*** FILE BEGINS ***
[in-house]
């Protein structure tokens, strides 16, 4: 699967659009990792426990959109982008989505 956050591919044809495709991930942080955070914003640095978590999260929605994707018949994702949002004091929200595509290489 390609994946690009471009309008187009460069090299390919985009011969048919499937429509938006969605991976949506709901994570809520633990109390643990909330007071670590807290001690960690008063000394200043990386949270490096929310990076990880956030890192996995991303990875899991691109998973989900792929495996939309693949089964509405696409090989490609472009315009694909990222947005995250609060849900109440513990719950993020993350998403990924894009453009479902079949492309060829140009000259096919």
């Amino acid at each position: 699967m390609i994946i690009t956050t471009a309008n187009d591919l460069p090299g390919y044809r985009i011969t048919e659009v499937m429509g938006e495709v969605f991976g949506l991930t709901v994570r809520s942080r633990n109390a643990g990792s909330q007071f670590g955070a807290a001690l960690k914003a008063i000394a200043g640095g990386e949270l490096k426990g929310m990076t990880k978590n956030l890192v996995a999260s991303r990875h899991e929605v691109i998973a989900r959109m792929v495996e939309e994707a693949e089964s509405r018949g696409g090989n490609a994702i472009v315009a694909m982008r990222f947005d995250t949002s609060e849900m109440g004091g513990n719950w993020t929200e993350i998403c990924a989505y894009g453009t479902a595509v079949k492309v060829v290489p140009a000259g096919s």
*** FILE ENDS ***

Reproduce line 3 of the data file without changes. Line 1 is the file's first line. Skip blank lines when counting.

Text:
């Amino acid at each position: 699967m390609i994946i690009t956050t471009a309008n187009d591919l460069p090299g390919y044809r985009i011969t048919e659009v499937m429509g938006e495709v969605f991976g949506l991930t709901v994570r809520s942080r633990n109390a643990g990792s909330q007071f670590g955070a807290a001690l960690k914003a008063i000394a200043g640095g990386e949270l490096k426990g929310m990076t990880k978590n956030l890192v996995a999260s991303r990875h899991e929605v691109i998973a989900r959109m792929v495996e939309e994707a693949e089964s509405r018949g696409g090989n490609a994702i472009v315009a694909m982008r990222f947005d995250t949002s609060e849900m109440g004091g513990n719950w993020t929200e993350i998403c990924a989505y894009g453009t479902a595509v079949k492309v060829v290489p140009a000259g096919s």